Many Americans are still having trouble meeting their housing payments as the financial impacts of COVID-19 continue to put the squeeze on homeowners and renters.
Despite a slight improvement from August, 29% of Americans failed to pay their mortgage or rent in full during the first week of September, while 8% still hadn’t paid their August payment, according to a new study from Apartment List.
“As the situation [COVID-19] rapidly evolves, widespread difficulty with housing costs has been a troubling constant,” wrote study co-authors Igor Popov, Chris Salviati and Rob Warnock.
However, homeowners seem to be faring better than renters. Seventy-three percent of homeowners made an on-time mortgage payment this month, up from 68% in August.
“The first-week payment rate for homeowners in September is the best that we’ve seen since the first month of our survey in April,” Popov, Salviati and Warnock wrote. “Homeowners are also more likely than renters to complete their housing payments by the end of the month, with only 7 percent having failed to make a full mortgage payment for August as or the first week of September.”
One in three renters started the month with outstanding back rent owed, almost unchanged from August. About half owe less than $1,000, while 5% owe more than $2,000. While a lower share of homeowners have accumulated unpaid housing debt during the pandemic, those who have missed payments tend to owe more, the study found. Six percent of homeowners owed at least $5,000, according to the study.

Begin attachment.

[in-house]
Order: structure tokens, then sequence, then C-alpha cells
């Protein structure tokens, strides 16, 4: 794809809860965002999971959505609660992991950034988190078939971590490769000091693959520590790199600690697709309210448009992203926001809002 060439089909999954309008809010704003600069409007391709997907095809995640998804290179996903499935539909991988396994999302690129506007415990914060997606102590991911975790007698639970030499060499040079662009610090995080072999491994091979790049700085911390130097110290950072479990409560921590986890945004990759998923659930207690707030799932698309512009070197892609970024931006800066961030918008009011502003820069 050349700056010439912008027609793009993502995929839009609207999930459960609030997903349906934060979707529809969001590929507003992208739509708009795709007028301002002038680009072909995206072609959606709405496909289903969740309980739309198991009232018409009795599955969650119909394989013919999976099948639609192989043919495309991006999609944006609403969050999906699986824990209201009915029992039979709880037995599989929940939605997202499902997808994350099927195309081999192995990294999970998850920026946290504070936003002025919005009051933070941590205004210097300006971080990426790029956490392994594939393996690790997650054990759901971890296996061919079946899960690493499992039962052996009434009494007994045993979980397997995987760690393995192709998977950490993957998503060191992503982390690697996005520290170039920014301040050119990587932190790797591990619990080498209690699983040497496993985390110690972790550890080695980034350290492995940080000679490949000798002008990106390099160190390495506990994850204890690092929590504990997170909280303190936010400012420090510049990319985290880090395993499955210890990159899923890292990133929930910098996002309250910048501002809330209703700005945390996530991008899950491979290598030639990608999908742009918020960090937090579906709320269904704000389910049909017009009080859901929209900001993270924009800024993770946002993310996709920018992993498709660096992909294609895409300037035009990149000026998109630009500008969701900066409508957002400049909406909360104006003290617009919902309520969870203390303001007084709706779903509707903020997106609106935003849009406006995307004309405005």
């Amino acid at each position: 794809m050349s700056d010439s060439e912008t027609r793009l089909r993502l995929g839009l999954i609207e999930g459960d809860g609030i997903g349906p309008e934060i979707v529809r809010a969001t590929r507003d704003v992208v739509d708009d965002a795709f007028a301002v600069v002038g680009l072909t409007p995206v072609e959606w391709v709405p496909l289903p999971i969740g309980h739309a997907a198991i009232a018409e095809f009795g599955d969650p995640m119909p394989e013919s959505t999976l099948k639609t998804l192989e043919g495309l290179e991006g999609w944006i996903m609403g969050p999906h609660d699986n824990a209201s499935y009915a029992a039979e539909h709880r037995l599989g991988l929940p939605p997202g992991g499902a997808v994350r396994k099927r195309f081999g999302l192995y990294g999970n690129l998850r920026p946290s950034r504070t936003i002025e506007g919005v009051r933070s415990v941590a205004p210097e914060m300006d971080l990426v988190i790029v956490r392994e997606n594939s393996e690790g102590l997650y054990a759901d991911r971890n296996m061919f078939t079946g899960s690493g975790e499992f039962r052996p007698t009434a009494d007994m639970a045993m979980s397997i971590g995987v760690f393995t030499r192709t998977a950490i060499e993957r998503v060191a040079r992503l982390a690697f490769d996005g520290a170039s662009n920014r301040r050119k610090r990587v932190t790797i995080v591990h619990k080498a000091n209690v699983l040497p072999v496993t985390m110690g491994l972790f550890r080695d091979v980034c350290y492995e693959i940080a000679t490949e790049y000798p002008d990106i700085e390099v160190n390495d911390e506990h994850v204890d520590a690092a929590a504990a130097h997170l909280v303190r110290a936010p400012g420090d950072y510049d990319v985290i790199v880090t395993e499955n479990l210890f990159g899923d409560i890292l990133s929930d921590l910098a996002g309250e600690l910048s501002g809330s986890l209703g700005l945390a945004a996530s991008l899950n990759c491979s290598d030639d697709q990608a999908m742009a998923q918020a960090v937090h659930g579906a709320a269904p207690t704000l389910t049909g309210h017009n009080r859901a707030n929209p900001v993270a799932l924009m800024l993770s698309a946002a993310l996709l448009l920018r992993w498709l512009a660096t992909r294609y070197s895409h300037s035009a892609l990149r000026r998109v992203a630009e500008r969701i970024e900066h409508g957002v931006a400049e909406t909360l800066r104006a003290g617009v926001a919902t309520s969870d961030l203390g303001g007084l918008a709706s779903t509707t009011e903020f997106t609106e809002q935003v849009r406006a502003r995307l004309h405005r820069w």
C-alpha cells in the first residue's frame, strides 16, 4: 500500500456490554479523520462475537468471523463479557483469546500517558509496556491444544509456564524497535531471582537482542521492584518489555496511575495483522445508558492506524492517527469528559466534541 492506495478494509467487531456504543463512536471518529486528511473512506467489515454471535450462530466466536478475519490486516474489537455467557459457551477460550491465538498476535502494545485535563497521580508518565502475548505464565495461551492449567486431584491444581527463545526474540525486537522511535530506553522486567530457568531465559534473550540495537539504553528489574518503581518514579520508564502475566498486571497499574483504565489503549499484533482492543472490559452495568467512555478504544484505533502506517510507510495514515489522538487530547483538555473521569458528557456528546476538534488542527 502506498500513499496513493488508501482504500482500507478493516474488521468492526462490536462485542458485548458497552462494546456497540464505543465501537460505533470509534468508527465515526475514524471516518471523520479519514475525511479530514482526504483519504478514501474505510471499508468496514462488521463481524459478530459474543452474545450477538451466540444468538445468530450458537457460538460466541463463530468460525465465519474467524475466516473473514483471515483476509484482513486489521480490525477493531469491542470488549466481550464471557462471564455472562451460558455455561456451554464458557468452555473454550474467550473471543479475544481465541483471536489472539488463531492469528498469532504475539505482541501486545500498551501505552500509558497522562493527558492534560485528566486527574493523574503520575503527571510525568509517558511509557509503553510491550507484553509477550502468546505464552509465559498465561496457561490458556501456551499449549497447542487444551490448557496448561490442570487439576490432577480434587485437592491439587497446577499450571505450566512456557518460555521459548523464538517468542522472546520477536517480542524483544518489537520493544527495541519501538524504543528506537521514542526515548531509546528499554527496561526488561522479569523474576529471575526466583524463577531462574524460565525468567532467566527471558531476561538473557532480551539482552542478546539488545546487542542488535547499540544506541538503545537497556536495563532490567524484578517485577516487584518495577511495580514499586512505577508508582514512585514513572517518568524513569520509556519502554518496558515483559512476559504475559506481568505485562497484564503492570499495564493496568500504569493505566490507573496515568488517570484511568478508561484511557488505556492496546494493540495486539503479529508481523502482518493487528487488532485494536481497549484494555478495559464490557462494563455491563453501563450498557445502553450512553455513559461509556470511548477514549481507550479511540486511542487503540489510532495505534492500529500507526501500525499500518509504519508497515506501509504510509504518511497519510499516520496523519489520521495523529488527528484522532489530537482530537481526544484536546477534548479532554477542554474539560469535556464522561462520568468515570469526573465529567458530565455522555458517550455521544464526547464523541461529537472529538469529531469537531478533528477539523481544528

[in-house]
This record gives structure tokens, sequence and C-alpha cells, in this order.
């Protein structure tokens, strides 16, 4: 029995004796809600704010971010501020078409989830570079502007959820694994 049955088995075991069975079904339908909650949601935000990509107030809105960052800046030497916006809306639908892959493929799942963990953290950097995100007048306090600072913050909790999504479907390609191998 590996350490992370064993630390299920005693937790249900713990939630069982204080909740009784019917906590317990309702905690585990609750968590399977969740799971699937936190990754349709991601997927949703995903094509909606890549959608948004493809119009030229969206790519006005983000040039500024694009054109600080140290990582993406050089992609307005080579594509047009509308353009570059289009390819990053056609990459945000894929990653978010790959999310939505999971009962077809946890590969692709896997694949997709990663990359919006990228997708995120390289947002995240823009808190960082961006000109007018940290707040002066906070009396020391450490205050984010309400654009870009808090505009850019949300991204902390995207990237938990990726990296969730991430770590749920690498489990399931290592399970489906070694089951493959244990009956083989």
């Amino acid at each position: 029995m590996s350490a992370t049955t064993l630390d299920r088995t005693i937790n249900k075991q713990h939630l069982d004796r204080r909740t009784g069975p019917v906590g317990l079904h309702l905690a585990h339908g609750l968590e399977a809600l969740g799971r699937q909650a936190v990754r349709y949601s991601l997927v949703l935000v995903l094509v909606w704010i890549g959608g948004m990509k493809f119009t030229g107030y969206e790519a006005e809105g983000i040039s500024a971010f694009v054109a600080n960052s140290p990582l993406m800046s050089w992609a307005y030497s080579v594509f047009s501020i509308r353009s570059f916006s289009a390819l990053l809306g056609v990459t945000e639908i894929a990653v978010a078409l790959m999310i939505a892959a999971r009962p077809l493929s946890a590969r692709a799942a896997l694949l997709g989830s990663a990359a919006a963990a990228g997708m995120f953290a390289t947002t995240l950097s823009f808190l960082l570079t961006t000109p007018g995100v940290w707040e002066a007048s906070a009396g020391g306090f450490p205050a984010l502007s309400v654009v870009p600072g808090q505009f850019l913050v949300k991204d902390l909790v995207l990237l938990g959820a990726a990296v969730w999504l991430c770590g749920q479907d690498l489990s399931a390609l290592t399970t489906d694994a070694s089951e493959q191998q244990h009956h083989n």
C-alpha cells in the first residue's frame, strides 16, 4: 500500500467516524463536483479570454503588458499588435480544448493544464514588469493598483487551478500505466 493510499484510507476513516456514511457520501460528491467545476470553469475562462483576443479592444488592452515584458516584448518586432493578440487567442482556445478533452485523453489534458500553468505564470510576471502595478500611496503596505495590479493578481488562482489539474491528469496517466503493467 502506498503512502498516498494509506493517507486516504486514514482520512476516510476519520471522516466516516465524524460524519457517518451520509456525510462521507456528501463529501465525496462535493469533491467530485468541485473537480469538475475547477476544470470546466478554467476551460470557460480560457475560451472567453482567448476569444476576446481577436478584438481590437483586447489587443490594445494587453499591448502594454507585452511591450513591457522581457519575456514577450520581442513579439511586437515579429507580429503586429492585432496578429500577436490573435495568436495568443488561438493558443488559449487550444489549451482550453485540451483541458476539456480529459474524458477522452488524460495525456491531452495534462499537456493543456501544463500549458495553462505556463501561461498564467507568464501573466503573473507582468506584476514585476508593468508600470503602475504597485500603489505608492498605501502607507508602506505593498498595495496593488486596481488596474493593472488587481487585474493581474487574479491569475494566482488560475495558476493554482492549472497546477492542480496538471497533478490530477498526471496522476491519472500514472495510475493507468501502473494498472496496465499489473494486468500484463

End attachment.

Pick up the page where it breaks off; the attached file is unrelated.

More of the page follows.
“Homeowners generally have more clearly defined options for creating flexibility in their payments,” the study authors wrote. “Many lenders have implemented standardized plans for mortgage forbearance, while negotiations between renters and their landlords tend to be more ad hoc.”
There were also significant disparities along racial lines in payments owed, Popov wrote in an email to MPA. Black and Hispanic households, the study found, were more likely to work in service occupations where COVID-19-related layoffs and furloughs have been heavily concentrated.
“As of the first week of September, 25% of white survey respondents had not yet made a full on-time rent or mortgage payment for the month,” the co-authors said. “This rate for both Black and Hispanic respondents stands at a distressing 43 percent, while Asian respondents fall between these two extremes with a first-week missed payment rate of 30 percent. As our society continues to grapple with the reality of systemic racial inequalities, these data offer yet another reminder of how starkly these disparities play out in the housing market.”